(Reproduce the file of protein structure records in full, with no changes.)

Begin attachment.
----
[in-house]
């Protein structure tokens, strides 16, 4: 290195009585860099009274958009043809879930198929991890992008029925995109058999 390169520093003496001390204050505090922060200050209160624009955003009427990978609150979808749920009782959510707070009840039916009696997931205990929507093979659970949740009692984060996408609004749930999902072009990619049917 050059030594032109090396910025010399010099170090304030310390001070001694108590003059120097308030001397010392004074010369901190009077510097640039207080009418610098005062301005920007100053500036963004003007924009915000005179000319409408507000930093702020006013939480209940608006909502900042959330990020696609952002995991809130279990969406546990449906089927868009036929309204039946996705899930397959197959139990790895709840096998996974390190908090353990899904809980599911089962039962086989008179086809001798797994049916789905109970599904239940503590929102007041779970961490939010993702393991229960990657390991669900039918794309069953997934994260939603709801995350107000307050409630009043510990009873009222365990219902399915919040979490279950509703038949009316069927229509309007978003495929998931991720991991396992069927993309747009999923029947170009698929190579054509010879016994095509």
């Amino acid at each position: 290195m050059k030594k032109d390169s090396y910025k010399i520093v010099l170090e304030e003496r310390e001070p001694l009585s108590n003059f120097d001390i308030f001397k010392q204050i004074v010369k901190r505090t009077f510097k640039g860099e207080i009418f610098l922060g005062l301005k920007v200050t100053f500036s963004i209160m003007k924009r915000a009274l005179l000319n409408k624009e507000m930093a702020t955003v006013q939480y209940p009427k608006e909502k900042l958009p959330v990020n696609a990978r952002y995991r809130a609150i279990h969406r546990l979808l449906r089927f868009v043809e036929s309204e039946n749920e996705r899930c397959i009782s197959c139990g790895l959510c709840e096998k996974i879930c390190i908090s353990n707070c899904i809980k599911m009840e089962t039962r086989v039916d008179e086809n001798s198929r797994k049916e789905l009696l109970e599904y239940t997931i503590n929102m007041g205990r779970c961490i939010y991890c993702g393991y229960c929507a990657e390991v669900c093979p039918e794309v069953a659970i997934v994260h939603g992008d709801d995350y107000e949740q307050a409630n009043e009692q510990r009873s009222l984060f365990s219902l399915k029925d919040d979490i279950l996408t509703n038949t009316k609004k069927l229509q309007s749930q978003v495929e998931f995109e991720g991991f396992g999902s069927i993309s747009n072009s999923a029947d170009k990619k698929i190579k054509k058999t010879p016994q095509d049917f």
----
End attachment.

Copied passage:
[in-house]
């Protein structure tokens, strides 16, 4: 290195009585860099009274958009043809879930198929991890992008029925995109058999 390169520093003496001390204050505090922060200050209160624009955003009427990978609150979808749920009782959510707070009840039916009696997931205990929507093979659970949740009692984060996408609004749930999902072009990619049917 050059030594032109090396910025010399010099170090304030310390001070001694108590003059120097308030001397010392004074010369901190009077510097640039207080009418610098005062301005920007100053500036963004003007924009915000005179000319409408507000930093702020006013939480209940608006909502900042959330990020696609952002995991809130279990969406546990449906089927868009036929309204039946996705899930397959197959139990790895709840096998996974390190908090353990899904809980599911089962039962086989008179086809001798797994049916789905109970599904239940503590929102007041779970961490939010993702393991229960990657390991669900039918794309069953997934994260939603709801995350107000307050409630009043510990009873009222365990219902399915919040979490279950509703038949009316069927229509309007978003495929998931991720991991396992069927993309747009999923029947170009698929190579054509010879016994095509």
């Amino acid at each position: 290195m050059k030594k032109d390169s090396y910025k010399i520093v010099l170090e304030e003496r310390e001070p001694l009585s108590n003059f120097d001390i308030f001397k010392q204050i004074v010369k901190r505090t009077f510097k640039g860099e207080i009418f610098l922060g005062l301005k920007v200050t100053f500036s963004i209160m003007k924009r915000a009274l005179l000319n409408k624009e507000m930093a702020t955003v006013q939480y209940p009427k608006e909502k900042l958009p959330v990020n696609a990978r952002y995991r809130a609150i279990h969406r546990l979808l449906r089927f868009v043809e036929s309204e039946n749920e996705r899930c397959i009782s197959c139990g790895l959510c709840e096998k996974i879930c390190i908090s353990n707070c899904i809980k599911m009840e089962t039962r086989v039916d008179e086809n001798s198929r797994k049916e789905l009696l109970e599904y239940t997931i503590n929102m007041g205990r779970c961490i939010y991890c993702g393991y229960c929507a990657e390991v669900c093979p039918e794309v069953a659970i997934v994260h939603g992008d709801d995350y107000e949740q307050a409630n009043e009692q510990r009873s009222l984060f365990s219902l399915k029925d919040d979490i279950l996408t509703n038949t009316k609004k069927l229509q309007s749930q978003v495929e998931f995109e991720g991991f396992g999902s069927i993309s747009n072009s999923a029947d170009k990619k698929i190579k054509k058999t010879p016994q095509d049917f």